10 of the world’s most expensive restaurants

I’ve long believed that South Africa offers great value for money when it comes to food. It’s possible, after all, to get a decent chicken burger at Hudson’s in Cape Town for R39, when you’d be hard-pressed to find a potato and baked beans at a UK chain pub for the same price. When it comes to fine dining, the differences are even more pronounced. At our current restaurant of the year, The Test Kitchen – also the best restaurant in Africa, according to The World’s 50 Best Restaurants – it’s possible to get the full gourmand menu (which varies between eight and ten courses) for R800, without wine. To sample a tasting menu at the best restaurant in America or Europe, you can expect to pay between R2500 and R3500.

Of course, you’d also expect to be earning a lot more if you lived there, so it’s not really a fair comparison, but it does mean that South Africa offers exceptional value in fine dining to tourists. In the interests of convincing you to keep eating locally, I bring you 10 of the world’s most expensive restaurants*.

10. Per Se, New York 

Per Se

Per Se’s herb-roasted Elysian Fields Farm’s “Selle D’Agneau”, “Pommes Boulangere,” Oregon Morel Mushrooms, Tokyo Turnips, and “Sauce Bavaroise”. Photo credit: Kowarski

On the menu at Thomas Keller’s New York restaurant is something called ‘Bayley Hazen Blue’, which is served with cherry ‘jam’, Sicilian pistachio ‘streusel’ and vanilla-bourbon ‘gastrique’.  It’s written like that, in inverted commas, which is a sure sign that it’s going to be expensive. Sure enough: you’ll pay $310 for a set menu. (At least tax and service are included – they usually aren’t in the USA).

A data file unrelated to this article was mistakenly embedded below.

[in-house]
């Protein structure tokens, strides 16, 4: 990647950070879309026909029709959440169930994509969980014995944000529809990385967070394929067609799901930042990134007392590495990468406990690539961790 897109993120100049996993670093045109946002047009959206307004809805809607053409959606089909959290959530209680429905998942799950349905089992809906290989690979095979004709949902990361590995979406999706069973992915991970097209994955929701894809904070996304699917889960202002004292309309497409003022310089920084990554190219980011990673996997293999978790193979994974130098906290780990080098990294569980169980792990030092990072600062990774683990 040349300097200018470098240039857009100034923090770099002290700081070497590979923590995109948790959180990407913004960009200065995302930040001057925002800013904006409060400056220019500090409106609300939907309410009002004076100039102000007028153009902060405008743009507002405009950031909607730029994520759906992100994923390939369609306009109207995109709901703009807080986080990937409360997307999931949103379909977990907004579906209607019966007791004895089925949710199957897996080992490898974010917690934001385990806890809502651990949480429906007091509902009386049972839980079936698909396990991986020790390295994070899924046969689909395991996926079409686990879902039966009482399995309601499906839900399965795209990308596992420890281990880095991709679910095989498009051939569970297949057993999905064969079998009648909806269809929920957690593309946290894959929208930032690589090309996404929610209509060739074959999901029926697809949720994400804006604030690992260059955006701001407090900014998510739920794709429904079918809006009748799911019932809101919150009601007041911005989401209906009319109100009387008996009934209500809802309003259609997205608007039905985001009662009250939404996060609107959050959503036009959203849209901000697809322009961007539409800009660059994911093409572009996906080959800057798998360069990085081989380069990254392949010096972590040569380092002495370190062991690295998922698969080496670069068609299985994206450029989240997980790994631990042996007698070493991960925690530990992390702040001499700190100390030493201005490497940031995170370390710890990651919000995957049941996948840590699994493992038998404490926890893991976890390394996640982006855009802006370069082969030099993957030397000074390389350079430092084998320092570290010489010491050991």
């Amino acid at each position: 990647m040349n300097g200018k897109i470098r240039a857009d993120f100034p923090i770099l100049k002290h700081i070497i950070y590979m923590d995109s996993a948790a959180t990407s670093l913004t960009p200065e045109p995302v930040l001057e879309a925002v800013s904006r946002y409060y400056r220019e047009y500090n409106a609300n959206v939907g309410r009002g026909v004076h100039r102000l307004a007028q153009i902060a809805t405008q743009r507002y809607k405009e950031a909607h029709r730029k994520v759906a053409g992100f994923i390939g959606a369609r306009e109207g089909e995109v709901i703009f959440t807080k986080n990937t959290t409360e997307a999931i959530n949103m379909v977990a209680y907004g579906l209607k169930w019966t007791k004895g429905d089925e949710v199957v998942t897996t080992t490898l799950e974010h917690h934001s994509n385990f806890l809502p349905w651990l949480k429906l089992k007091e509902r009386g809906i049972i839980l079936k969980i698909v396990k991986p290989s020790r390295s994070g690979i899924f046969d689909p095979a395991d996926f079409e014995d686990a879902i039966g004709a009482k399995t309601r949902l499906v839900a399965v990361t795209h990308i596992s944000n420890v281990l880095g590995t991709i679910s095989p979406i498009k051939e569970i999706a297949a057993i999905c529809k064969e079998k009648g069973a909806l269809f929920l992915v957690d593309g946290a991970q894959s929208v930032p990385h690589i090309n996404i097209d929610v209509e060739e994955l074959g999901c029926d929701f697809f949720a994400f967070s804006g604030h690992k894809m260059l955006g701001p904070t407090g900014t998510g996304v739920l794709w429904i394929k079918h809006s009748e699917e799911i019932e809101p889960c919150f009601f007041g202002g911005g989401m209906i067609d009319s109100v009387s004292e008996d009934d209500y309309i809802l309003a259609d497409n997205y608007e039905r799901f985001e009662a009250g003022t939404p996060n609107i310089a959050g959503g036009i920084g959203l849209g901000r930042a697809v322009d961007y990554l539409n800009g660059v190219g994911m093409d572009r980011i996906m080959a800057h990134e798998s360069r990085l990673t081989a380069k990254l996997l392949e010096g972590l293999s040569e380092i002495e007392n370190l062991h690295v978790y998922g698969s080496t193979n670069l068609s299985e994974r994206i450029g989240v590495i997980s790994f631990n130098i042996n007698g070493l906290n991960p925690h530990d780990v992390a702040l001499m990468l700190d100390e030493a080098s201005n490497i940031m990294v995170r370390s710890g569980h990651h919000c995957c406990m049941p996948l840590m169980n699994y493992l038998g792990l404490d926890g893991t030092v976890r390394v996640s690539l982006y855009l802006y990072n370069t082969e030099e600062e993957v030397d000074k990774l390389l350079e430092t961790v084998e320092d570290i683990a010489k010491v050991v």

Price per head: R3347.81

9. Ithaa, Maldives 

Ithaa in the Maldives

Ithaa in the Maldives. Photo credit: Ed Ralph

I’ve always been suspicious of restaurants with fabulous sea views and it seems likely that, located as it is five metres below the surface amongst the coral gardens, this restaurant is charging a slight premium based on location. A six-course dinner, with dishes such as a crispy mascarpone cheese and truffle dumpling with edamame beans, alfalfa sprouts and espelette chilli, will set you back $320 per person.
Price per head: R3434.77

8. Solo Per Due, Italy 

Solo Per Due

The interior at Solo Per Due, Italy. (Presumably the spare chairs are for relaxing after the meal.) Photo credit: Solo Per Due.

With a name translating as ‘just for two’, this restaurant will serve just you and your partner devotedly for the bargain price of €250 (excluding champagne and fine wine, of course). Amusingly, they do not accept credit cards.
Price per head: R3640.31

7. Dinner, London 

The quaking pudding at Dinner by Heston Blumenthal. Photo credit: Ashley Palmer Watts

The quaking pudding at Dinner by Heston Blumenthal. Photo credit: Ashley Palmer Watts

Heston Blumenthal’s London restaurant usurped The Fat Duck to become the best restaurant in England at this year’s World’s 50 Best Restaurants. The chef’s legendary ‘meat fruit’ starter made with mandarin, chicken liver and foie gras is yours for £17.50, but you’re looking at around  £200 for the chef’s table tasting menu. (You can get a tasting menu for £5 less at Heston’s The Fat Duck in Bray).